Apple vs Android: Which is Really Better?

Even though BlackBerry is still (technically, barely) alive, and even though Windows has finally crossed into the mobile market with Windows 8, the fiercest battle on the phone front is still between two primary parties: Apple and Android.
So, what’s the big difference? Aren’t all smartphones basically the same thing?

Not exactly. While there are many similarities between the two, one main factor creates vastly different user experiences: one operating system is open-source, and the other is very much closed.
iPhone users: take a minute to try to change the default map program on your device.  Go ahead—I’ll wait.

 …It didn’t work, did it?

iOS, Apple’s operating system, has your phone locked down; there is very little that you can customize on your iPhone, including the apps that you put on it  (though there are more than plenty “approved” apps to choose from).
While this obviously prevents users from having certain freedoms, it also creates a fairly homogenous user experience and, by extension, an enormous support community.  If I have a problem with my iPhone, I can turn to any other iPhone user and ask for their advice.  Nine times out of ten they’ll know exactly what I’m talking about, and can solve my problem on the spot.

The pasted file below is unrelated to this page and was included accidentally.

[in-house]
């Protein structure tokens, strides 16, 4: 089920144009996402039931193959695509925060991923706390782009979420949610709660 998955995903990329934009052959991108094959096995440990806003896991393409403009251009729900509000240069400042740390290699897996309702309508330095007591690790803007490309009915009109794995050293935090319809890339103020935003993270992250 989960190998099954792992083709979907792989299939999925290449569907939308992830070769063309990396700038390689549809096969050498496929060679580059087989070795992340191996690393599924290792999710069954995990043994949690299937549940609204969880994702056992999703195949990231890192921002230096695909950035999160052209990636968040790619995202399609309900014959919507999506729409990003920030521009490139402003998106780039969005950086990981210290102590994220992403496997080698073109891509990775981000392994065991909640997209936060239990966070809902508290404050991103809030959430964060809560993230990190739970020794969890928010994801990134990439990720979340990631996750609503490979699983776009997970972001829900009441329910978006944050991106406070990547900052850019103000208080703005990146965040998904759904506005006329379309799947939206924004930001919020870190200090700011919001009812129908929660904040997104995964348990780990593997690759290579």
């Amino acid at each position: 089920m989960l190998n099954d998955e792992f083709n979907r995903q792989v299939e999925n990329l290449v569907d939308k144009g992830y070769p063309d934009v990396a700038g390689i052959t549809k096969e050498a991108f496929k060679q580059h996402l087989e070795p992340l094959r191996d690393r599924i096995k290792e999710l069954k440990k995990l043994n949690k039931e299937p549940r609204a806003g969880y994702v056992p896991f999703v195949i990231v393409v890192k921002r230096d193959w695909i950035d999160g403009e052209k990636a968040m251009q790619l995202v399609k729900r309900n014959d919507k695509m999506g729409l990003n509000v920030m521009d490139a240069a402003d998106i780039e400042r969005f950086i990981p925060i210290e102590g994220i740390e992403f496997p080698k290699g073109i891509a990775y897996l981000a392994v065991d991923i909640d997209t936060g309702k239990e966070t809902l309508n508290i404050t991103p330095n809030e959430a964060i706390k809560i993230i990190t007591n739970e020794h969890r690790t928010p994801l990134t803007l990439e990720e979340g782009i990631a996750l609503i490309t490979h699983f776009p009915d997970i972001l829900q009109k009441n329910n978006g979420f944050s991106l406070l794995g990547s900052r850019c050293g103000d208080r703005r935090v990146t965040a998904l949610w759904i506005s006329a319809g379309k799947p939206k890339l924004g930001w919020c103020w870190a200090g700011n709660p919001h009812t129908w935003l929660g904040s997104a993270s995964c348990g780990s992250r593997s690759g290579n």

Android users: take a look at another Android phone. Better yet, take a look at any software developer’s Android.

Does the interface look anything like yours?
Anyone who has the ability to create a mobile app can use and sell their app on Android’s operating system, no questions asked.  You could build an app all for yourself, and be the only person in the world with that particular capability on your phone.
These phones are highly customizable, and your user experience will largely depend upon personal preference.  This, in turn, means that it’s a bit more difficult to find support when you need it.  The open-source format also means no quality control, along with the risk of security issues.
The question of “which is better,” then, would be more appropriately phrased “which is better for you.” It all comes down to what you would feel most comfortable traversing—a clearly-defined path, or an open meadow.
[xyz-ihs snippet="1"]Thinking of switching from BlackBerry to Apple? From Apple to Android? Email us for the factors that you should consider before making the leap.[xyz-ihs snippet="2"]